Tips for Potty Training Success

potty training success

Parents often wonder, when is the right time to start potty training? There are many signs to look for, but a child must be developmentally ready. There is no magic age — children will be ready at different times. Potty training takes patience and commitment from parents and caregivers, so don’t start too soon. Here are signs of potty training readiness and my tips for potty training success.

Signs Your Child is Ready for Potty Training

  1. More Dry Diapers: When you start changing diapers less frequently, pay attention to how often your child wets his diaper. If he can go 2-3 hours (or more) with a dry diaper, this is a sign he might be ready for potty training. 

  2. Regular Bowel Movements: Your child’s bowel movements become more predictable, possibly occurring the same time each day.

  3. Verbal Cues: Children start verbalizing when they need to go potty. They might also say they have a dirty diaper or ask for a diaper change.

  4. Hiding: My kids started hiding behind furniture because they wanted privacy when they had a bowel movement. They usually wanted a diaper change immediately. 

  5. Age: According to Dr. Peggy Manuel, pediatrician at Sharp Rees-Stealy San Diego, it is best to wait as long as possible to start potty training, usually between 1½ to 3½ years old. 

How to Potty Train Using the Three-Day Method 

Potty training is different for every family. I really like the Three-Day Method — it worked well for my kids. The Three-Day Method is exactly what it sounds like — potty training in about three days (but it took us closer to a week). Remember that every child will potty train at his own pace.

The three-day method requires a lot of commitment and might be more successful when two parents or caregivers are available to help. We started on a long holiday weekend. Our kids were completely unclothed (daytime only) for three days. It is best to stay at home during this time so you’re ready for accidents and can run to the potty at a moment’s notice. Being at home will make a child feel more comfortable, too. 

Why go naked? Using diapers or pull-ups didn’t dissuade my kids from peeing in them, despite my reminders to use the potty throughout the day. Since they didn’t want to wet themselves or have an accident on the floor, being naked is what worked for us. With this method, the kids told me they needed to go potty before I even asked. 

If the weather is nice and you have a private yard, having the kids play outside most of the day is a great option. It’s much easier to clean up when they have an accident!

After a few days, the kids may fall into their own routine of asking to use the potty. If not, kindly remind them every hour or so. If they keep having accidents after a few full days of trying, they may not be ready. Wait a few more weeks (or months) and try again.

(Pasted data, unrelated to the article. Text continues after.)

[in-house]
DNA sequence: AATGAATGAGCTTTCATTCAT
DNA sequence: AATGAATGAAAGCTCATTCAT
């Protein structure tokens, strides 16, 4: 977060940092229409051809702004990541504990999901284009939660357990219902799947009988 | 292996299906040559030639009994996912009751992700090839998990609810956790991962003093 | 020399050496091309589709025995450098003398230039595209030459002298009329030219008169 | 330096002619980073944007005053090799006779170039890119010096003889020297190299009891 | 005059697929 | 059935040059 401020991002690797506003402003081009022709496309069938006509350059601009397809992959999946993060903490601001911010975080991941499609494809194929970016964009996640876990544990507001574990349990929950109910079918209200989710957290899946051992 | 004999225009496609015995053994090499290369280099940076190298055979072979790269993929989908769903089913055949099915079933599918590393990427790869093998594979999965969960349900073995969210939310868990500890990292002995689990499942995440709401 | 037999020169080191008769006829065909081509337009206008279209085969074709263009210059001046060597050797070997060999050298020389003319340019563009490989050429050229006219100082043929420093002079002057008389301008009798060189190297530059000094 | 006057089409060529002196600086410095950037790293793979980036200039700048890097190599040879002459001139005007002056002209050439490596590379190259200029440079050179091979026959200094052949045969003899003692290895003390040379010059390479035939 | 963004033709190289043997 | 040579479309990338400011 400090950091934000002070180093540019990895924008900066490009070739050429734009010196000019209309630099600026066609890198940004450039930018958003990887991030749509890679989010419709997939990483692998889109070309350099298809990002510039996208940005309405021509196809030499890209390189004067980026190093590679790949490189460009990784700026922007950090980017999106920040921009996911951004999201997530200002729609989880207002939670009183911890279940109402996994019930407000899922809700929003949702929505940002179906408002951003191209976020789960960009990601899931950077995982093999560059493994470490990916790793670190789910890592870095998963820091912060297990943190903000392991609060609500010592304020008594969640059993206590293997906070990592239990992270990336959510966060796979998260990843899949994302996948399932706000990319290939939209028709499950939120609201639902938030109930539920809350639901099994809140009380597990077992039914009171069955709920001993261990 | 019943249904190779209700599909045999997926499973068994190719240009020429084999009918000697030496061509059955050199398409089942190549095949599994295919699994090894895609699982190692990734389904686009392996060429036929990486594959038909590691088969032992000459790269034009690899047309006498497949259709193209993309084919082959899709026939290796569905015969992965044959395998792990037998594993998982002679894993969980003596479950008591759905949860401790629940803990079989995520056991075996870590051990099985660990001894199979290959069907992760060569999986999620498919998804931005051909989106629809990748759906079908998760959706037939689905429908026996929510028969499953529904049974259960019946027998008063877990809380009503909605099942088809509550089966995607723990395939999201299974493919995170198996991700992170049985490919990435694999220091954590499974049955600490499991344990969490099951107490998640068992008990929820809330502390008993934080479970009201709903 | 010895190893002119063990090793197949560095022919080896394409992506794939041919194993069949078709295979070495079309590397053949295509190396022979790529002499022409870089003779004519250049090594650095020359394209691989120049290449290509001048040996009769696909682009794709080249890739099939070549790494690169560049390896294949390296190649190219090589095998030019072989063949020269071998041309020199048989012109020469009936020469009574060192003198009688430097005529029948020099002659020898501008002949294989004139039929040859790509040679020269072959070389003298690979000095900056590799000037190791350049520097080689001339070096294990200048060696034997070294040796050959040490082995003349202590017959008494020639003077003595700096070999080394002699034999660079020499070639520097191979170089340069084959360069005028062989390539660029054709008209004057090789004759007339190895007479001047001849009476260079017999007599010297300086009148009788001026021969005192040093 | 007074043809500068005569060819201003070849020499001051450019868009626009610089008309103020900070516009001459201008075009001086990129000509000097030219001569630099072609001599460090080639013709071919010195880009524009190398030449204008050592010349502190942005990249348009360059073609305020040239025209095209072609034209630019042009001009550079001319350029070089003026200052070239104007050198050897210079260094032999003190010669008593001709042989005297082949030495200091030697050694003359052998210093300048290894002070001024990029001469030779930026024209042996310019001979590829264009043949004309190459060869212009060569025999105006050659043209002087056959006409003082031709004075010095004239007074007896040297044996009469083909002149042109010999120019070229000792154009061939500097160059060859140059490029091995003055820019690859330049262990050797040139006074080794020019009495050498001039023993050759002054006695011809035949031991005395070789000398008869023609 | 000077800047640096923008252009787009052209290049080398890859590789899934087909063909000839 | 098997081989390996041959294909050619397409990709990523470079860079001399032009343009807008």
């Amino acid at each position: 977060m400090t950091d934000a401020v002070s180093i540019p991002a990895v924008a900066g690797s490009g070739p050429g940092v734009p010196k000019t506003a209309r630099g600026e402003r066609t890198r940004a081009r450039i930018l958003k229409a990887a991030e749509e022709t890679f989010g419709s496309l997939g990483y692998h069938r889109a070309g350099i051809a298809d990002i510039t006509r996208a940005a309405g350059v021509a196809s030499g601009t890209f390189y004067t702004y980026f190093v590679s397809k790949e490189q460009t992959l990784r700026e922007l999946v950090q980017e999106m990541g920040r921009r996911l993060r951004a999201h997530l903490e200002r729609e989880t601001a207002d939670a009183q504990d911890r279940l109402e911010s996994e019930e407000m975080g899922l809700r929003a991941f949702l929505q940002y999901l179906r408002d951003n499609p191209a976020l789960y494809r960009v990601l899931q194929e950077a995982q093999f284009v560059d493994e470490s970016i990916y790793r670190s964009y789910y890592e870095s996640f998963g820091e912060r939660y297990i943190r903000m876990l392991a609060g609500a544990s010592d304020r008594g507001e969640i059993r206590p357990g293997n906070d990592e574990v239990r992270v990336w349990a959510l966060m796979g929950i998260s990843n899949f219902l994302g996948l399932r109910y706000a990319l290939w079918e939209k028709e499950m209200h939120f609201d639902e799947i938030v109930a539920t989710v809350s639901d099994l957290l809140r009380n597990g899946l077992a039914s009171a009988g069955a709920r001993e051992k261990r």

Naptime and Bedtime

For naptime and bedtime, we used diapers until my kids woke up with a dry diaper for three consecutive days. After that, puppy pads were a lifesaver! Consider putting them under crib sheets and in car seats and strollers to protect these surfaces from accidents. There will be naptime and nighttime accidents, but using puppy pads makes cleanup quick and easy. 

Time for Underwear

Once my kids did well running around naked for three days, it was time for underwear. Letting them go to the store and pick out underwear ahead of time is fun and gives them something to look forward to. It’s OK if there are accidents in the underwear. It’s all part of the potty training process. 

Focus on the Positive

It’s easy to get frustrated when your child has an accident, but if you focus on successes instead of accidents, it will make both of you feel better about potty training. I bought a pack of M&M’s and let my kids have one M&M each time they used the potty successfully. After a few days, we switched to a daily reward for having no accidents. Eventually, we offered a weekly reward. 

Potty training can be intimidating for both children and parents, but the transition can also be fun and rewarding. Before starting, look for signs of potty training readiness, talk to your pediatrician and remember that every child is different. 

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Tabitha Frost is a Carlsbad-based blogger and freelance writer. She is a mom of three, former preschool teacher and breast milk donor.

Advice from Local Mom Experts

Your child is ready to be potty trained when they are (1) aware of their bodily functions (and even hiding to do their business), (2) able to communicate that they have already gone to the bathroom in their diaper or that they are about to, and (3) are capable of pulling their pants down to use the toilet. When they show readiness signs, jump at the chance!

- Christina Furnival of San Carlos

Ugh! Potty training is the worst. I promised I’d never do it, but bribe the heck out of your kid. Pee in the potty? Jelly bean. Poop in the potty? Popsicle. Throw a big fat party every time. Of course, your kid has to be ready and actually want to do it, but make it a big deal when they have success. Sticker charts, candy, whatever motivates them.

- Melissa Varela of Rancho Peñasquitos

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